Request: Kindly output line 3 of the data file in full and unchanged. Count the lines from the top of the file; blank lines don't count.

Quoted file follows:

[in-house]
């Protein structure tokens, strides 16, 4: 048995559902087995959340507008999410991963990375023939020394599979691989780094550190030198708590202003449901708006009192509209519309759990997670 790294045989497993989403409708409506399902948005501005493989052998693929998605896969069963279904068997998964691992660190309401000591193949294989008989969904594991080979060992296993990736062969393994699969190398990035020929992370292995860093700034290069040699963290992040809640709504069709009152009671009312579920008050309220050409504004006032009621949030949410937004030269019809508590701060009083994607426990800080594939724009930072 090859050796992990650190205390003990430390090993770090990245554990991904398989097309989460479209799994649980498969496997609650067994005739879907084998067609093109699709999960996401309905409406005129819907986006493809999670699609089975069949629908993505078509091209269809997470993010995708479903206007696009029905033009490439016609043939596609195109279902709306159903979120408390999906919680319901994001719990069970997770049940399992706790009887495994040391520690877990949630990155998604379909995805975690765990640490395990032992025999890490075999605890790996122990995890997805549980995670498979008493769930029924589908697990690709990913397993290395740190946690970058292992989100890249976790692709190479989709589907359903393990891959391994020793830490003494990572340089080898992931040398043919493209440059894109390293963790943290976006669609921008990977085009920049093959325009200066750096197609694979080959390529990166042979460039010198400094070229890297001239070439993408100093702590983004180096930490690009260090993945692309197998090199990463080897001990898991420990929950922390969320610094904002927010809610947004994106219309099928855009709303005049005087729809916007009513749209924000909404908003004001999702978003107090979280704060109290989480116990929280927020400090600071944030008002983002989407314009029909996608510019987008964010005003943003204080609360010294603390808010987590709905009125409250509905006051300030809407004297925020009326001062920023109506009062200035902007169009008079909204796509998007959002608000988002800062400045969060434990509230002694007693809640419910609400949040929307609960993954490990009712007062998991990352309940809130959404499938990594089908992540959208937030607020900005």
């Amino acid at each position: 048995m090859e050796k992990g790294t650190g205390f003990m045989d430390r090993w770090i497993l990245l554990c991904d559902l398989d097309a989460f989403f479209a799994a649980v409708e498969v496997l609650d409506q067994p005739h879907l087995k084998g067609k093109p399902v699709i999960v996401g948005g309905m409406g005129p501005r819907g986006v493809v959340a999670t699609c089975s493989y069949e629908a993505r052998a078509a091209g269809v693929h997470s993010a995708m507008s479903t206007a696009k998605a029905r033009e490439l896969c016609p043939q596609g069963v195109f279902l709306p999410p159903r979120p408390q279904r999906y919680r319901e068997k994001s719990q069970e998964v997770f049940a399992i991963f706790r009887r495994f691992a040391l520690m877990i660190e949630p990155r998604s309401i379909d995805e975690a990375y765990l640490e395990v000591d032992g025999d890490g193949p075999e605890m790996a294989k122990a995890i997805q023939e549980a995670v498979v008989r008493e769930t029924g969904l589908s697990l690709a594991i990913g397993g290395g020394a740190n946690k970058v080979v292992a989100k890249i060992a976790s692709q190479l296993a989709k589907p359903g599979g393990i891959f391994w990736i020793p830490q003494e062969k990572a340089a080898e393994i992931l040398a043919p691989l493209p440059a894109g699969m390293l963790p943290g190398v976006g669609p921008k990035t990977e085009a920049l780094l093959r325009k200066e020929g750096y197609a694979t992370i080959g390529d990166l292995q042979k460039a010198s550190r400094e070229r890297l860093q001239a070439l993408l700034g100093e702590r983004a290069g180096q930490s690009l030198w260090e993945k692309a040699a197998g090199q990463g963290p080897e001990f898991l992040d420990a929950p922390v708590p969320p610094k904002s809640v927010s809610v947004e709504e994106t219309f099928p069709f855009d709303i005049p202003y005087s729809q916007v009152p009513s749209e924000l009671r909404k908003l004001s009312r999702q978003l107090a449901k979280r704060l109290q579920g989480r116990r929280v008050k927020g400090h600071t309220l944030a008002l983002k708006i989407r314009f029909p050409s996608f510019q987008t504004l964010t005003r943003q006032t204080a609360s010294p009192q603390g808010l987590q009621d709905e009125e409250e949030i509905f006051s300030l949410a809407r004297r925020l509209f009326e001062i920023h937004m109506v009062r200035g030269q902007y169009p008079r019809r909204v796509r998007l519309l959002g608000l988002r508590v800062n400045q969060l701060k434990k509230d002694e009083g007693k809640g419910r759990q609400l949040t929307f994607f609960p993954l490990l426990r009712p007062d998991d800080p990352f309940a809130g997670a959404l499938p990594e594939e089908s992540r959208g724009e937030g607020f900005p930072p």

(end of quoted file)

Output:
């Amino acid at each position: 048995m090859e050796k992990g790294t650190g205390f003990m045989d430390r090993w770090i497993l990245l554990c991904d559902l398989d097309a989460f989403f479209a799994a649980v409708e498969v496997l609650d409506q067994p005739h879907l087995k084998g067609k093109p399902v699709i999960v996401g948005g309905m409406g005129p501005r819907g986006v493809v959340a999670t699609c089975s493989y069949e629908a993505r052998a078509a091209g269809v693929h997470s993010a995708m507008s479903t206007a696009k998605a029905r033009e490439l896969c016609p043939q596609g069963v195109f279902l709306p999410p159903r979120p408390q279904r999906y919680r319901e068997k994001s719990q069970e998964v997770f049940a399992i991963f706790r009887r495994f691992a040391l520690m877990i660190e949630p990155r998604s309401i379909d995805e975690a990375y765990l640490e395990v000591d032992g025999d890490g193949p075999e605890m790996a294989k122990a995890i997805q023939e549980a995670v498979v008989r008493e769930t029924g969904l589908s697990l690709a594991i990913g397993g290395g020394a740190n946690k970058v080979v292992a989100k890249i060992a976790s692709q190479l296993a989709k589907p359903g599979g393990i891959f391994w990736i020793p830490q003494e062969k990572a340089a080898e393994i992931l040398a043919p691989l493209p440059a894109g699969m390293l963790p943290g190398v976006g669609p921008k990035t990977e085009a920049l780094l093959r325009k200066e020929g750096y197609a694979t992370i080959g390529d990166l292995q042979k460039a010198s550190r400094e070229r890297l860093q001239a070439l993408l700034g100093e702590r983004a290069g180096q930490s690009l030198w260090e993945k692309a040699a197998g090199q990463g963290p080897e001990f898991l992040d420990a929950p922390v708590p969320p610094k904002s809640v927010s809610v947004e709504e994106t219309f099928p069709f855009d709303i005049p202003y005087s729809q916007v009152p009513s749209e924000l009671r909404k908003l004001s009312r999702q978003l107090a449901k979280r704060l109290q579920g989480r116990r929280v008050k927020g400090h600071t309220l944030a008002l983002k708006i989407r314009f029909p050409s996608f510019q987008t504004l964010t005003r943003q006032t204080a609360s010294p009192q603390g808010l987590q009621d709905e009125e409250e949030i509905f006051s300030l949410a809407r004297r925020l509209f009326e001062i920023h937004m109506v009062r200035g030269q902007y169009p008079r019809r909204v796509r998007l519309l959002g608000l988002r508590v800062n400045q969060l701060k434990k509230d002694e009083g007693k809640g419910r759990q609400l949040t929307f994607f609960p993954l490990l426990r009712p007062d998991d800080p990352f309940a809130g997670a959404l499938p990594e594939e089908s992540r959208g724009e937030g607020f900005p930072p």